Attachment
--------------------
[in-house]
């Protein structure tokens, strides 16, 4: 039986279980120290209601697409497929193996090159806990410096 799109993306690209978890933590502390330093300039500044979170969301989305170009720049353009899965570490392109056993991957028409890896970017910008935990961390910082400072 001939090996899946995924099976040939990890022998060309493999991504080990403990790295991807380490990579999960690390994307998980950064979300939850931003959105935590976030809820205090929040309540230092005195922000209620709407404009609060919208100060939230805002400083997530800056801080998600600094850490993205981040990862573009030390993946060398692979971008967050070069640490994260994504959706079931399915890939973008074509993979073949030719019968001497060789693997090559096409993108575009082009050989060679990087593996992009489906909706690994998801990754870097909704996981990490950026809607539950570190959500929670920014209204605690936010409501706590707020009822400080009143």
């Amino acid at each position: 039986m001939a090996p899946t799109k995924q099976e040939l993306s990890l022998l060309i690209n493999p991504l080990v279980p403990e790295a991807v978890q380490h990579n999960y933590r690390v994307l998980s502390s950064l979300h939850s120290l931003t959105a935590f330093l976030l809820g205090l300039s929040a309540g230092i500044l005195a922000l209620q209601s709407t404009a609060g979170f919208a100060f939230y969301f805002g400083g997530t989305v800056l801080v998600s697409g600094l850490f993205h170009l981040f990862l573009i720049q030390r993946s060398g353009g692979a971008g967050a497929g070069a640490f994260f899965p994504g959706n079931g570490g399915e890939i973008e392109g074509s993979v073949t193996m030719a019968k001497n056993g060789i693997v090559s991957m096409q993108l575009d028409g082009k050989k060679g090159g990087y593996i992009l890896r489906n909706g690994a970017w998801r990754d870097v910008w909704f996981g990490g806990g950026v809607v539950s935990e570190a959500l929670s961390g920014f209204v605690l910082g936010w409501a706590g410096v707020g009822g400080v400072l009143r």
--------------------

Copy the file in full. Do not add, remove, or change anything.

[in-house]
């Protein structure tokens, strides 16, 4: 039986279980120290209601697409497929193996090159806990410096 799109993306690209978890933590502390330093300039500044979170969301989305170009720049353009899965570490392109056993991957028409890896970017910008935990961390910082400072 001939090996899946995924099976040939990890022998060309493999991504080990403990790295991807380490990579999960690390994307998980950064979300939850931003959105935590976030809820205090929040309540230092005195922000209620709407404009609060919208100060939230805002400083997530800056801080998600600094850490993205981040990862573009030390993946060398692979971008967050070069640490994260994504959706079931399915890939973008074509993979073949030719019968001497060789693997090559096409993108575009082009050989060679990087593996992009489906909706690994998801990754870097909704996981990490950026809607539950570190959500929670920014209204605690936010409501706590707020009822400080009143």
């Amino acid at each position: 039986m001939a090996p899946t799109k995924q099976e040939l993306s990890l022998l060309i690209n493999p991504l080990v279980p403990e790295a991807v978890q380490h990579n999960y933590r690390v994307l998980s502390s950064l979300h939850s120290l931003t959105a935590f330093l976030l809820g205090l300039s929040a309540g230092i500044l005195a922000l209620q209601s709407t404009a609060g979170f919208a100060f939230y969301f805002g400083g997530t989305v800056l801080v998600s697409g600094l850490f993205h170009l981040f990862l573009i720049q030390r993946s060398g353009g692979a971008g967050a497929g070069a640490f994260f899965p994504g959706n079931g570490g399915e890939i973008e392109g074509s993979v073949t193996m030719a019968k001497n056993g060789i693997v090559s991957m096409q993108l575009d028409g082009k050989k060679g090159g990087y593996i992009l890896r489906n909706g690994a970017w998801r990754d870097v910008w909704f996981g990490g806990g950026v809607v539950s935990e570190a959500l929670s961390g920014f209204v605690l910082g936010w409501a706590g410096v707020g009822g400080v400072l009143r």